Do you know the difference between a Rioja and Ribera del Duero? …that you shouldn’t spend much more than $25 on a bottle from Rias Baixas? …that Spain is perhaps THE most up-and-coming wine region in the world? You asked for suggestions on wine classes in NYC – Used York City delivered! …We learned all this and a whole lot more in a recent wine tasting at Corkbuzz from its proprietor, the young and exuberant Laura Maniec, one of New York’s foremost, and moreover one of only eighteen female Master Sommeliers in the world.
Neither Used York City’s Editor nor I could think of a better excuse for a boozy afternoon out of the sweltering heat than for a “a highly educational experience” on a topic about which everyone wishes they were just a bit more knowledgeable. Jess and I highly recommend a visit to Corkbuzz for one of their themed wine classes where you can sample six wines over a leisurely afternoon while soaking up a broad appreciation for the subtleties of the particular wine region in focus, as guided by the master herself. On a recent visit in May, we had the pleasure of joining Laura on “A Tour of Spain” during which we were treated to a brief and well-organized overview of Spanish viniculture before tasting the best of the best from a cross-section of Spain’s most renowned wine regions:
– Penedès: The origin of cava, a Spanish sparkling wine grown by Barcelona made by the méthode champenoise – the closest cousin to Champagne but at a fraction of the cost.
– Rias Baixas: Low rivers of Galicia where albariño grapes are grown at a stone’s throw from the best seafood in the world – similar in quality and dryness to wines of the Loire and Sancerre in particular; naturally its stonefruit, citrusy and mineralesque notes pair perfectly with shellfish.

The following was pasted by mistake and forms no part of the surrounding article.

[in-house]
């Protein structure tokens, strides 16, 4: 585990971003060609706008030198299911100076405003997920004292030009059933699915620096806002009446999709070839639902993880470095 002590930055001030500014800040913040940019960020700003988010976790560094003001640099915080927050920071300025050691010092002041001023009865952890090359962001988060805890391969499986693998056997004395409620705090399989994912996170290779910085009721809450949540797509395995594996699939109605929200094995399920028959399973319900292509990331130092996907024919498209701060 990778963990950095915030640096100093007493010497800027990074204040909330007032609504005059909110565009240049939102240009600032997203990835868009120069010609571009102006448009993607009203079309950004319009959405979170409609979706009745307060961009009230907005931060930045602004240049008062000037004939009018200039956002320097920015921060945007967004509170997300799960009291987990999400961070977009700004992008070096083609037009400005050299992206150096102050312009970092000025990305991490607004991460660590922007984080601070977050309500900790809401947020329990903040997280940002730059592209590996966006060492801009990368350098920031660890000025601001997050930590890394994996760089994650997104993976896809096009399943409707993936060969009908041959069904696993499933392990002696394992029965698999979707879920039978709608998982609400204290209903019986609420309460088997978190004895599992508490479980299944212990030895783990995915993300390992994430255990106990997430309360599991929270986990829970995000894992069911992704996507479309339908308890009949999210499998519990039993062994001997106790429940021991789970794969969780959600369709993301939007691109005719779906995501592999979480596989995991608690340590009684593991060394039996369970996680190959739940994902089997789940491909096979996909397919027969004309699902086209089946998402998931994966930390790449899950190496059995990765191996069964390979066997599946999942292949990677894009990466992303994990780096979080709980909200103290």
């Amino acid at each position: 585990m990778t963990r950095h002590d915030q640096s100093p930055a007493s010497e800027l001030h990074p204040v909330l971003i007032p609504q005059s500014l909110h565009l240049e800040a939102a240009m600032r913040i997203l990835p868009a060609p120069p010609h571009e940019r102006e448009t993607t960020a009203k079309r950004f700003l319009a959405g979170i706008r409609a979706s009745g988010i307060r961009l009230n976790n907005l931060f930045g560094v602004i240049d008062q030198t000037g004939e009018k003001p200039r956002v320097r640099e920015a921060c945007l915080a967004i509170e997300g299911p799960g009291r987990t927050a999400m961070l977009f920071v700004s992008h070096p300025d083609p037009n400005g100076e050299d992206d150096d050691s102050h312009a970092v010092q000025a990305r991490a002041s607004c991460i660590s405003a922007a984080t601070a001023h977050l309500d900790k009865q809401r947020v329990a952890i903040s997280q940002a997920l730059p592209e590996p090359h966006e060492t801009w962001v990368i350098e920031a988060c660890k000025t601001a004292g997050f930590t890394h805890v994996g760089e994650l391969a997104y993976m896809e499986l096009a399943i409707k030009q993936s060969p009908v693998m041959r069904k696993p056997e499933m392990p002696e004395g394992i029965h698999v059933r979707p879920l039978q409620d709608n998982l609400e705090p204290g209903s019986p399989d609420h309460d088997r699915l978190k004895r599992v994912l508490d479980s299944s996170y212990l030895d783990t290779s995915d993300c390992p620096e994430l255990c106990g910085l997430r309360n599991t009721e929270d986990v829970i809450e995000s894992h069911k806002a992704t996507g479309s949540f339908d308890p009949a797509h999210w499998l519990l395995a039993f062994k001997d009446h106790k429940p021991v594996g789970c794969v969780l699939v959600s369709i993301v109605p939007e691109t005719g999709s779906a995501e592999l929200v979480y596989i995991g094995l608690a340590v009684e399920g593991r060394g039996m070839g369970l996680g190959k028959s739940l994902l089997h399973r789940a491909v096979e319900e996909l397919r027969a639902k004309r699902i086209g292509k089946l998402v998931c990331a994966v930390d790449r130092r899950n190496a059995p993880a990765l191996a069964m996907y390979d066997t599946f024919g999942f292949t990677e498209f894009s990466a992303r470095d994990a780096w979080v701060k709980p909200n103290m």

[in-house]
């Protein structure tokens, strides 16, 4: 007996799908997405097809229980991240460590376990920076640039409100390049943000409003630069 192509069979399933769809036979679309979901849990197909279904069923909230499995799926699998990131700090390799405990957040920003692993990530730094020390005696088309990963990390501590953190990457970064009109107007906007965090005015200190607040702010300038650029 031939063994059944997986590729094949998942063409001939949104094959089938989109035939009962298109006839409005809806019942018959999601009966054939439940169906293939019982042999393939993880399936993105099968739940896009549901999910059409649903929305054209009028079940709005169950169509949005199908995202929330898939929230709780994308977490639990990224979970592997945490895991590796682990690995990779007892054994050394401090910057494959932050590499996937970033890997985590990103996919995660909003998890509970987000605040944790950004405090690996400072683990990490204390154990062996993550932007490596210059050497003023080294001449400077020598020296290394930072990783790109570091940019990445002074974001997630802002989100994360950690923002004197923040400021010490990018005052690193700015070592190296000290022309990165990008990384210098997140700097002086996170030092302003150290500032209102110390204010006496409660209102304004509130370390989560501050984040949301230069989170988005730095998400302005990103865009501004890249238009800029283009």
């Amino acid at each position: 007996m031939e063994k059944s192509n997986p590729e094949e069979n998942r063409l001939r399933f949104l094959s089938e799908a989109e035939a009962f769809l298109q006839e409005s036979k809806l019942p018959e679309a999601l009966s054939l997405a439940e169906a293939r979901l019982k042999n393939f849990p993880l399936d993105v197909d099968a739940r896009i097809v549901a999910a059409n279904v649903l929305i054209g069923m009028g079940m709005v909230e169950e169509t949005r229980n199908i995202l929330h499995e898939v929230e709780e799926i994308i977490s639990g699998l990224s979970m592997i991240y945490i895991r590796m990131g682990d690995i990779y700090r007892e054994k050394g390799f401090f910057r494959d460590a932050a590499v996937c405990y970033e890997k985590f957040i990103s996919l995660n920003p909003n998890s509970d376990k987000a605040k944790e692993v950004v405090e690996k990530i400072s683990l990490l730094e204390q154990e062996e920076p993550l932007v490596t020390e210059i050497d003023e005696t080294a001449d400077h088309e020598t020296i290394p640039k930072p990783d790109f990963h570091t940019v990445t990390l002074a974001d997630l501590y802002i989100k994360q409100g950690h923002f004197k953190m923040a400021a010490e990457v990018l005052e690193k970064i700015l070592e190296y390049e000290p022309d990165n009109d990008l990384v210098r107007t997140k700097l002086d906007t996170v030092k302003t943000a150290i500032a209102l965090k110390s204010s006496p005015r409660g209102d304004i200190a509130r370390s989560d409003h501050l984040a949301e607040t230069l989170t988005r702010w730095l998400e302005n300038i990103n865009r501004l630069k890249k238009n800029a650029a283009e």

– Priorat: Northeastern coast of Catalonia where garnacha is often blended with French varietals to create inky wines prized for their intense fruit flavors owing to the volcanic soil and Mediterranean climate
– Rioja: King of Spanish wines from the north-central region, which has put the noble tempranillo up on the world stage as a result of its stringent aging requirements and standardized quality measures
– Ribera del Duero: New, up-and-coming region heralded by highly acclaimed producers Vega Sicilia and Pesquera, this region is known for bright ruby wines smelling of ripe berries and balsamic with a smooth, rich palate, good structure, soft tannins and a fresh finish.
– Sherry: A classic amongst connoisseurs – we tasted a light caramel colored amontillado or young sherry, chalk-full of rich nut flavors with a sweet and slightly spicy finish
Thoughtfully picked wines, a welcoming space and the perfect guide with whom to enjoy them. All in all, a fun afternoon, a fantastic experience and an absolutely necessary rite of passage for anyone who finds themselves intimidated in the slightest when confronted with the mammoth wine menus we typically find in NYC — that’s everyone!
After the class we had a brief chance to catch up with Laura for the latest on NYC’s wine scene:
(UYC): Tell us about a wine trend in New York that you’re excited about?
(Corkbuzz): I am excited that the world of wine is becoming more approachable in NYC. I love that guests and restaurants are taking wine appreciation more seriously, yet that sommelier’s perception is changing in that interactions have become more casual – we are no longer seen as snobby, elitists who make people feel intimated.
(UYC): How about a wine trend that you’re sick of!
(Corkbuzz): I wish people would stop serving wine out of tumbler glasses… and also spend more time and energy in building great wine by the glass programs that showcase the best of the wines they have to offer.
(UYC): You’ve said that if you were a wine that you’d be “Clouet Cuvée 1911 from the town of Bouzy in Champagne: fun yet serious, bubbly, unique and warm”… At Used York City, we like to pick a bi-weekly bottle for our readers, so in that spirit – If New York City were a wine, what would it be?
(Corkbuzz): I think if NYC was a wine it would be Champage. There are so many different styles from Vintage to Multi Vintage, rosé to Blanc de Blancs – but I have the Marie Courtin “Résonance” Champagne Extra Brut NV ($128 at Corkbuzz) particularly in mind. Champagne goes with all types of food; from low-brow to high-end. There are big names and small grower producers. It is one of the hardest wines to make just like NYC is one of the hardest places to live but the reward is worth all the hard work.
By: Adam Gross